In summary, we demonstrated that pre-ASCT M-MDSCs correlate with poor clinical outcomes after ASCT through reduced melphalan efficacy and propose that targeting CSF1R on these cells may improve the ASCT outcomes in MM. Although it is not known whether targeting CSF1R shows selective suppression against M-MDSCs in vivo, this study shows a possible strategy for overcoming M-MDSC-mediated reduction of melphalan effect in MM patients undergoing ASCT. Future studies should attempt to prove efficacy and safety in clinics.
This research was supported by a grant of the Korea Health Technology R&D Project through the Korea Health Industry Development Institute (KHIDI), funded by the Ministry of Health & Welfare, Republic of Korea (grant number: HI16C0047).
Availability of data and materials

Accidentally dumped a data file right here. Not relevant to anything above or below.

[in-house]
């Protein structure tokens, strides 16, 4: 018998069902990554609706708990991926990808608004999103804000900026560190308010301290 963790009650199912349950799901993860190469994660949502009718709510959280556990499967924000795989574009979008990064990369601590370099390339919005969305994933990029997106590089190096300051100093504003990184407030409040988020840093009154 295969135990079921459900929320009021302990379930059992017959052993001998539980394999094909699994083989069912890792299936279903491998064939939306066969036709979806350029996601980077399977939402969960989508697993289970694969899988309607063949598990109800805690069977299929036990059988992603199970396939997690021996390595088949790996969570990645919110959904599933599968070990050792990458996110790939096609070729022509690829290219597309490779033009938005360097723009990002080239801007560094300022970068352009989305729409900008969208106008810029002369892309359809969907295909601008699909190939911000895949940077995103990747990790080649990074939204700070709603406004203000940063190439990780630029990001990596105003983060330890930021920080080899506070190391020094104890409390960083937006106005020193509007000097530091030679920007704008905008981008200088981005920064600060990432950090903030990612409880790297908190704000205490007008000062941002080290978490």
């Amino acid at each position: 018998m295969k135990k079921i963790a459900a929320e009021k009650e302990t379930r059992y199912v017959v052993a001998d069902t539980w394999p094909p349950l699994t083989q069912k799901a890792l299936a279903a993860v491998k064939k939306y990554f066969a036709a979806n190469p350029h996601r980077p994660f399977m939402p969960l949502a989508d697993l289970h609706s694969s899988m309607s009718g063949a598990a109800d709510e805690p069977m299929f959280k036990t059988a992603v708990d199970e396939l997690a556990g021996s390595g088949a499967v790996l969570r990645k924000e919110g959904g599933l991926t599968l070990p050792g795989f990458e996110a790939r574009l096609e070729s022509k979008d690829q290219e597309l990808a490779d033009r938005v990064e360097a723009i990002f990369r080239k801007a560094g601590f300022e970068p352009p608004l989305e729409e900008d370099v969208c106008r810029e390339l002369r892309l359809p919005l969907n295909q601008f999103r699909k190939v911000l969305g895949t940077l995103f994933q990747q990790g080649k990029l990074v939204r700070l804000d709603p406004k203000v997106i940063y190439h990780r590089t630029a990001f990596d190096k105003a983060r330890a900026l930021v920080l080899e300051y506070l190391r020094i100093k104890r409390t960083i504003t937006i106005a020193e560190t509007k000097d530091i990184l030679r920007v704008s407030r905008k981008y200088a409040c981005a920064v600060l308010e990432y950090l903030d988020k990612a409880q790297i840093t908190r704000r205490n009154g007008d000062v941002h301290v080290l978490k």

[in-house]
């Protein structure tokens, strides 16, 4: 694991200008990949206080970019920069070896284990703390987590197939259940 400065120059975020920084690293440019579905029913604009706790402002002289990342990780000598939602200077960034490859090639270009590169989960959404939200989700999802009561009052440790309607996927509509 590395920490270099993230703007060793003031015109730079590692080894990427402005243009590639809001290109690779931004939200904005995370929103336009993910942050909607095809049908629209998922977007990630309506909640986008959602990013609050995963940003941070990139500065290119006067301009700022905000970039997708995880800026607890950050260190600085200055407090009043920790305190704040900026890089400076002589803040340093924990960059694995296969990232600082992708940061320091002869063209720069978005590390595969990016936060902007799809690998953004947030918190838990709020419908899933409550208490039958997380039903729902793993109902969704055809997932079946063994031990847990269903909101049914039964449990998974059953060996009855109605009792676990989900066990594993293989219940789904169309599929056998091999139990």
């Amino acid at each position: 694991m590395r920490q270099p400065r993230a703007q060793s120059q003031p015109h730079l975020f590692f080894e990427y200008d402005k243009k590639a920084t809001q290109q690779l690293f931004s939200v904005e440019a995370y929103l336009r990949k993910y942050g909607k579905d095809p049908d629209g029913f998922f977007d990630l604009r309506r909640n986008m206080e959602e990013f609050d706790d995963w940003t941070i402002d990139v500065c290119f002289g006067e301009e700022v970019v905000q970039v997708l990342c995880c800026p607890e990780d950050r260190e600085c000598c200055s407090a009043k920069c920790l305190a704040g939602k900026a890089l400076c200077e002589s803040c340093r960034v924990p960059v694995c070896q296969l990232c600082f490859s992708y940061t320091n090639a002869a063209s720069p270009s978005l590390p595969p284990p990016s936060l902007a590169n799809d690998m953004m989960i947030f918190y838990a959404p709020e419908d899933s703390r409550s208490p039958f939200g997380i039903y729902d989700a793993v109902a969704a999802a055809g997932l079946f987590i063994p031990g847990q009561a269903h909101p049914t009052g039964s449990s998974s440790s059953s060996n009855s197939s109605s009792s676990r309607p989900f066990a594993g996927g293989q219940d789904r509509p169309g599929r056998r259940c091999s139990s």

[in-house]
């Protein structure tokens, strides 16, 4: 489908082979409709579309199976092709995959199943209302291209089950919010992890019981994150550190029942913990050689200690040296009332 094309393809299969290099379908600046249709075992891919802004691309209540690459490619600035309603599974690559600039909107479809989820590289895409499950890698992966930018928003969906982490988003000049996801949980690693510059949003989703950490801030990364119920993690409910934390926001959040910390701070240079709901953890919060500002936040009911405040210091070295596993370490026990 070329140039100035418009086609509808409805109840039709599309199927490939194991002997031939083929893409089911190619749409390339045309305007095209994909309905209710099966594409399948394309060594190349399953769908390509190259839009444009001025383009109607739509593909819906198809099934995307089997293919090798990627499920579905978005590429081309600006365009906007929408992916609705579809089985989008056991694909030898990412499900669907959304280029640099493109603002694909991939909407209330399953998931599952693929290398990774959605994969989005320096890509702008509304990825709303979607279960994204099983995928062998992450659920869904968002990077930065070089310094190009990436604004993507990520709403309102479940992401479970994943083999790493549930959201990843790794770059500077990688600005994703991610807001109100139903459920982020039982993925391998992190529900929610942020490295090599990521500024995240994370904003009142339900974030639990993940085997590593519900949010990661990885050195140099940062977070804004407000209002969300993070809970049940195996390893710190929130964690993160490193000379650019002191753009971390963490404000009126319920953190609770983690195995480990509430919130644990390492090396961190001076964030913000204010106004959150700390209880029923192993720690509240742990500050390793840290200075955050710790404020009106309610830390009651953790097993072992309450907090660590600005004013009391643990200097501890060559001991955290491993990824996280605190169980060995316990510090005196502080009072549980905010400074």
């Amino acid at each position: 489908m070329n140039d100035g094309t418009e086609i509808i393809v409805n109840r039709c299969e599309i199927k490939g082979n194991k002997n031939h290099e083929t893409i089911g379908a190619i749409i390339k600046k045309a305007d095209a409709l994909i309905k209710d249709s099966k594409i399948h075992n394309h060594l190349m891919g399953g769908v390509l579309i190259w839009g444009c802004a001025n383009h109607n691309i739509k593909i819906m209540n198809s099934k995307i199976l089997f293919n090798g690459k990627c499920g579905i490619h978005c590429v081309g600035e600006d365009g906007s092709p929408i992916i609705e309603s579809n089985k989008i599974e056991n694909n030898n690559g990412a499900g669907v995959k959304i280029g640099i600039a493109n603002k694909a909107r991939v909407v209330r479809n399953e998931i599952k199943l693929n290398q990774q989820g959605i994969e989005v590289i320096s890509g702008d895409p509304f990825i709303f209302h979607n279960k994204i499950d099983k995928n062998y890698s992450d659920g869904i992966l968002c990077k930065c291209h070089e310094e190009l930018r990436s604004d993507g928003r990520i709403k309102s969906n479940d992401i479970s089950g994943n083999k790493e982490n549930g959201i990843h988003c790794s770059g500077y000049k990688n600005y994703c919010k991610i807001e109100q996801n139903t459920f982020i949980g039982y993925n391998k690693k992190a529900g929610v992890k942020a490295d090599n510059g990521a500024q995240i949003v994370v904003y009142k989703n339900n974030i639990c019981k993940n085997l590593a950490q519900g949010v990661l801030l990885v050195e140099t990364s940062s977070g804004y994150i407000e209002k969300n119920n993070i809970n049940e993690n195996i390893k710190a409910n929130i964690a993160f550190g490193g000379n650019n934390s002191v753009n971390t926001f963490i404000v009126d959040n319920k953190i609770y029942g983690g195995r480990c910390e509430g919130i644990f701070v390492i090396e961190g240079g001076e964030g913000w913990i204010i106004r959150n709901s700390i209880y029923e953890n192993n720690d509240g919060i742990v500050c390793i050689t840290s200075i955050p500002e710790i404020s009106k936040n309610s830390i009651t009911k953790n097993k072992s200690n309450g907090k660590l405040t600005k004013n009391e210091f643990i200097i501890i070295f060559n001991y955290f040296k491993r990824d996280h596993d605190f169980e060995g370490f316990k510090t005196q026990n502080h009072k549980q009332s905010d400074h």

All the data generated or analyzed during this study are included in this published article and its Additional files.
C-KM had primary responsibility for study design, collection and assembly of data, data analysis and interpretation, and manuscript writing; S-EL and J-YL interpreted and analyzed data, performed statistical analysis and wrote the manuscript. J-YL, TWK, and D-BR performed laboratory work. SSP, Y-WJ, J-HY, B-SC, K-SE, Y-JK, H-JK, SL, S-GC, D-WK, and J-WL contributed to interpretation. All authors read and approved the final manuscript.
Ethics approval and consent to participate
Written informed consent was obtained from each patient before participation in this study. This study was approved by the Institutional Review Board of The Catholic University of Korea.
Consent for publication
The authors declare that they have no competing interests.